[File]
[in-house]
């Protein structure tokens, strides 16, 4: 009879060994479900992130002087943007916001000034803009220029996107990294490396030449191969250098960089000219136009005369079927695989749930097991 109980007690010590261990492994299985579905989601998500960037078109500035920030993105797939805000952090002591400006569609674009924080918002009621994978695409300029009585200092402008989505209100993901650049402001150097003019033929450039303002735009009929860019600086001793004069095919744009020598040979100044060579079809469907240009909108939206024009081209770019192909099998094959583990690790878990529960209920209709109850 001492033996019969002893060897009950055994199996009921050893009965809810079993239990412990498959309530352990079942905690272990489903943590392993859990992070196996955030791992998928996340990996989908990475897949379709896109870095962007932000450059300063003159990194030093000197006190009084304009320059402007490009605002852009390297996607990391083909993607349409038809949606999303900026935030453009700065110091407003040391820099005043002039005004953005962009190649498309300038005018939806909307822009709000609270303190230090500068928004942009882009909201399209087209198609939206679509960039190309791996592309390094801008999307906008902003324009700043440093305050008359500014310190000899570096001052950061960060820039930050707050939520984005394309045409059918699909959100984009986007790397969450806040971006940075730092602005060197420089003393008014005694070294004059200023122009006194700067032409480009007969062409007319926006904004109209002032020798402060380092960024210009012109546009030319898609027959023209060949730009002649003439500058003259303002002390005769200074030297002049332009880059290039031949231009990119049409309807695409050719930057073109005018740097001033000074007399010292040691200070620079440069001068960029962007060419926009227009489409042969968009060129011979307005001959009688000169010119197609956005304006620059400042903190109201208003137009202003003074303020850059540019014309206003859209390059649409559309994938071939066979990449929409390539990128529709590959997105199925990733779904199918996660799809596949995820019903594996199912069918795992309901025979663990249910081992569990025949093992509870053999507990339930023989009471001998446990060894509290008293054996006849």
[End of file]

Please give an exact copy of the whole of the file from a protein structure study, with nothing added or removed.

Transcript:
[in-house]
């Protein structure tokens, strides 16, 4: 009879060994479900992130002087943007916001000034803009220029996107990294490396030449191969250098960089000219136009005369079927695989749930097991 109980007690010590261990492994299985579905989601998500960037078109500035920030993105797939805000952090002591400006569609674009924080918002009621994978695409300029009585200092402008989505209100993901650049402001150097003019033929450039303002735009009929860019600086001793004069095919744009020598040979100044060579079809469907240009909108939206024009081209770019192909099998094959583990690790878990529960209920209709109850 001492033996019969002893060897009950055994199996009921050893009965809810079993239990412990498959309530352990079942905690272990489903943590392993859990992070196996955030791992998928996340990996989908990475897949379709896109870095962007932000450059300063003159990194030093000197006190009084304009320059402007490009605002852009390297996607990391083909993607349409038809949606999303900026935030453009700065110091407003040391820099005043002039005004953005962009190649498309300038005018939806909307822009709000609270303190230090500068928004942009882009909201399209087209198609939206679509960039190309791996592309390094801008999307906008902003324009700043440093305050008359500014310190000899570096001052950061960060820039930050707050939520984005394309045409059918699909959100984009986007790397969450806040971006940075730092602005060197420089003393008014005694070294004059200023122009006194700067032409480009007969062409007319926006904004109209002032020798402060380092960024210009012109546009030319898609027959023209060949730009002649003439500058003259303002002390005769200074030297002049332009880059290039031949231009990119049409309807695409050719930057073109005018740097001033000074007399010292040691200070620079440069001068960029962007060419926009227009489409042969968009060129011979307005001959009688000169010119197609956005304006620059400042903190109201208003137009202003003074303020850059540019014309206003859209390059649409559309994938071939066979990449929409390539990128529709590959997105199925990733779904199918996660799809596949995820019903594996199912069918795992309901025979663990249910081992569990025949093992509870053999507990339930023989009471001998446990060894509290008293054996006849």